I more than doubt whether your idea, namely that of raising man to social sufficiency and morality, can be accomplished, except through the ancient religion of Christ; . . . or whether, the principles of eclecticism are legitimately applicable to the Gospel; or whether, if we find ourselves in a state of incapacity to work through the Church, we can remedy the defect by the adoption of principles contrary to hers. . . .
But indeed I am most unfit to pursue the subject; private circumstances of no common interest are upon me, as I have become very recently engaged to Miss Glynne, and I hope your recollections will enable you in some degree to excuse me.
Lord Jeffrey has a very curious and suggestive letter on popular education, in which he denies, or at least doubts, the effect of this education on morals. He, however, supports it on the ground 'that it will increase the enjoyment of individuals,' which is certainly a very sensible claim. Humboldt writes to her about an old Indian language which was preserved by a parrot, the tribe who spoke it having been exterminated, and about 'young Darwin,' who had just published his first book. Here are some extracts from her own letters:
I heard from Lord Lansdowne two or three days ago. . . . I think he is ce que nous avons de mieux. He wants only the energy that great ambition gives. He says, 'We shall have a parliament of railway kings' . . . what can be worse than that?--The deification of money by a whole people. As Lord Brougham says, we have no right to give ourselves pharisaical airs. I must give you a story sent to me. Mrs. Hudson, the railway queen, was shown a bust of Marcus Aurelius at Lord Westminster's, on which she said, 'I suppose that is not the present Marquis.' To gouter this, you must know that the extreme vulgar (hackney coachmen, etc.) in England pronounce 'marquis' very like 'Marcus.'
Dec. 17th.--Went to Savigny's. Nobody was there but W. Grimm and his wife and a few men. Grimm told me he had received two volumes of Norwegian fairy-tales, and that they were delightful. Talking of them, I said, 'Your children appear to be the happiest in the world; they live in the midst of fairy-tales.' 'Ah,' said he, 'I must tell you about that. When we were at Gottingen, somebody spoke to my little son about his father's Mahrchen. He had read them but never thought of their being mine. He came running to me, and said with an offended air, "Father, they say you wrote those fairy-tales; surely you never invented such silly rubbish?" He thought it below my dignity.'
Savigny told a Volksmahrchen too:
'St. Anselm was grown old and infirm, and lay on the ground among thorns and thistles. Der liebe Gott said to him, "You are very badly lodged there; why don't you build yourself a house?" "Before I take the trouble," said Anselm, "I should like to know how long I have to live." "About thirty years," said Der liebe Gott. "Oh, for so short a time," replied he, "it's not worth while," and turned himself round among the thistles.'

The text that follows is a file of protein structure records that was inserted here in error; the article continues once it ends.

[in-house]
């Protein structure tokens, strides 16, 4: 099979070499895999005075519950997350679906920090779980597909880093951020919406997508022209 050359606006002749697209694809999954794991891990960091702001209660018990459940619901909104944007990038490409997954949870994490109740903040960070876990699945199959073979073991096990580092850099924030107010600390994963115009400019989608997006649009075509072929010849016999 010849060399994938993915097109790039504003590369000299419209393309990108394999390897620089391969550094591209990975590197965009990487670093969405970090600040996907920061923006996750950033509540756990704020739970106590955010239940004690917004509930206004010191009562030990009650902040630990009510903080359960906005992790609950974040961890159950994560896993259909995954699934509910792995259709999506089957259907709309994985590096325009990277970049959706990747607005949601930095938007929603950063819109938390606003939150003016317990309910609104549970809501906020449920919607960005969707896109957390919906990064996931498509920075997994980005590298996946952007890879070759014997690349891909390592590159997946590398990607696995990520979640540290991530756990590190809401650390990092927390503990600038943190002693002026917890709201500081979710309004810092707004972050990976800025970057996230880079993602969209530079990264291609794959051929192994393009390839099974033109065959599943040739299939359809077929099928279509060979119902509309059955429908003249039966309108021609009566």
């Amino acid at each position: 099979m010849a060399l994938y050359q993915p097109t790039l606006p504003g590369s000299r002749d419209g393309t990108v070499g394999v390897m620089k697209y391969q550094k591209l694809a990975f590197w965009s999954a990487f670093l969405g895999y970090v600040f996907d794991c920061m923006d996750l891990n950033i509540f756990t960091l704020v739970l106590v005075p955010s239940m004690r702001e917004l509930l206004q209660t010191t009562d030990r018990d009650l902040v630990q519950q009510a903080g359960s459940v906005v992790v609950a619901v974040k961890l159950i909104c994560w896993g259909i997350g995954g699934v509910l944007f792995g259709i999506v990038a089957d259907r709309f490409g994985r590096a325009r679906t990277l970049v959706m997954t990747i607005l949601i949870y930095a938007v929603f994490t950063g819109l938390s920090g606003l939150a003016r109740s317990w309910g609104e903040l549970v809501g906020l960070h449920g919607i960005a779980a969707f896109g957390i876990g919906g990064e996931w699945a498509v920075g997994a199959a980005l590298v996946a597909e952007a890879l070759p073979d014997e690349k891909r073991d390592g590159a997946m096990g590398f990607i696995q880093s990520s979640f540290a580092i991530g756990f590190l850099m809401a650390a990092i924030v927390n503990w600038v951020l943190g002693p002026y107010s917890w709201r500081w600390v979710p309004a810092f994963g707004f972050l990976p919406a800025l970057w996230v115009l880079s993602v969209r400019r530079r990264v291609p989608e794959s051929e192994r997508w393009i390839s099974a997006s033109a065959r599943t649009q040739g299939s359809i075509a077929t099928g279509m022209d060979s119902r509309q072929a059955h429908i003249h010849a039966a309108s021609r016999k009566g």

Dr. Franck told me a story of which I had never heard before. Voltaire had for some reason or other taken a grudge against the prophet Habakkuk, and affected to find in him things he never wrote. Somebody took the Bible and began to demonstrate to him that he was mistaken. 'C'est egal,' he said impatiently, 'Habakkuk etait capable de tout!'
Oct. 30, 1853.
I am not in love with the Richtung (tendency) of our modern novelists. There is abundance of talent; but writing a pretty, graceful, touching, yet pleasing story is the last thing our writers nowadays think of. Their novels are party pamphlets on political or social questions, like Sybil, or Alton Locke, or Mary Barton, or Uncle Tom; or they are the most minute and painful dissections of the least agreeable and beautiful parts of our nature, like those of Miss Bronte--Jane Eyre and Villette; or they are a kind of martyrology, like Mrs. Marsh's Emilia Wyndham, which makes you almost doubt whether any torments the heroine would have earned by being naughty could exceed those she incurred by her virtue.
Where, oh! where is the charming, humane, gentle spirit that dictated the Vicar of Wakefield--the spirit which Goethe so justly calls versohnend (reconciling), with all the weaknesses and woes of humanity? . . . Have you read Thackeray's Esmond? It is a curious and very successful attempt to imitate the style of our old novelists. . . . Which of Mrs. Gore's novels are translated? They are very clever, lively, worldly, bitter, disagreeable, and entertaining. . . . Miss Austen's--are they translated? They are not new, and are Dutch paintings of every-day people--very clever, very true, very unaesthetic, but amusing. I have not seen Ruth, by Mrs. Gaskell. I hear it much admired--and blamed. It is one of the many proofs of the desire women now have to friser questionable topics, and to poser insoluble moral problems. George Sand has turned their heads in that direction. I think a few broad scenes or hearty jokes a la Fielding were very harmless in comparison. They confounded nothing. . . .